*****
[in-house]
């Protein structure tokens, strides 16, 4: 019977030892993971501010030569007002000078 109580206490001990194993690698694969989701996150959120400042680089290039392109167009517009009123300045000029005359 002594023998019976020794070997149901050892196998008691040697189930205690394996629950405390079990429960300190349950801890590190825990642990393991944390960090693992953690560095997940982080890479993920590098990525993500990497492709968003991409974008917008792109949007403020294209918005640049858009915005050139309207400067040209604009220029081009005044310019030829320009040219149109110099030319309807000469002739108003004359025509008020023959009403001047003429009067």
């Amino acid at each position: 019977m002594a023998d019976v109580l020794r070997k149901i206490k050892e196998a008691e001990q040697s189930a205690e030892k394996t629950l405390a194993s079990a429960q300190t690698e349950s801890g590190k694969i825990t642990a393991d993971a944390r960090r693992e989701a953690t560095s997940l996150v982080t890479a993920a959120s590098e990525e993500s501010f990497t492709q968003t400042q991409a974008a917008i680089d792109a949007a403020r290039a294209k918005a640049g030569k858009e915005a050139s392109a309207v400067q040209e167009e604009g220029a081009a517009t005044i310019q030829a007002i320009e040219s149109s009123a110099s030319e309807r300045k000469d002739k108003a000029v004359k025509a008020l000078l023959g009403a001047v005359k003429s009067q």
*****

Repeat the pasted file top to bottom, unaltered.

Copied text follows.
[in-house]
């Protein structure tokens, strides 16, 4: 019977030892993971501010030569007002000078 109580206490001990194993690698694969989701996150959120400042680089290039392109167009517009009123300045000029005359 002594023998019976020794070997149901050892196998008691040697189930205690394996629950405390079990429960300190349950801890590190825990642990393991944390960090693992953690560095997940982080890479993920590098990525993500990497492709968003991409974008917008792109949007403020294209918005640049858009915005050139309207400067040209604009220029081009005044310019030829320009040219149109110099030319309807000469002739108003004359025509008020023959009403001047003429009067």
């Amino acid at each position: 019977m002594a023998d019976v109580l020794r070997k149901i206490k050892e196998a008691e001990q040697s189930a205690e030892k394996t629950l405390a194993s079990a429960q300190t690698e349950s801890g590190k694969i825990t642990a393991d993971a944390r960090r693992e989701a953690t560095s997940l996150v982080t890479a993920a959120s590098e990525e993500s501010f990497t492709q968003t400042q991409a974008a917008i680089d792109a949007a403020r290039a294209k918005a640049g030569k858009e915005a050139s392109a309207v400067q040209e167009e604009g220029a081009a517009t005044i310019q030829a007002i320009e040219s149109s009123a110099s030319e309807r300045k000469d002739k108003a000029v004359k025509a008020l000078l023959g009403a001047v005359k003429s009067q």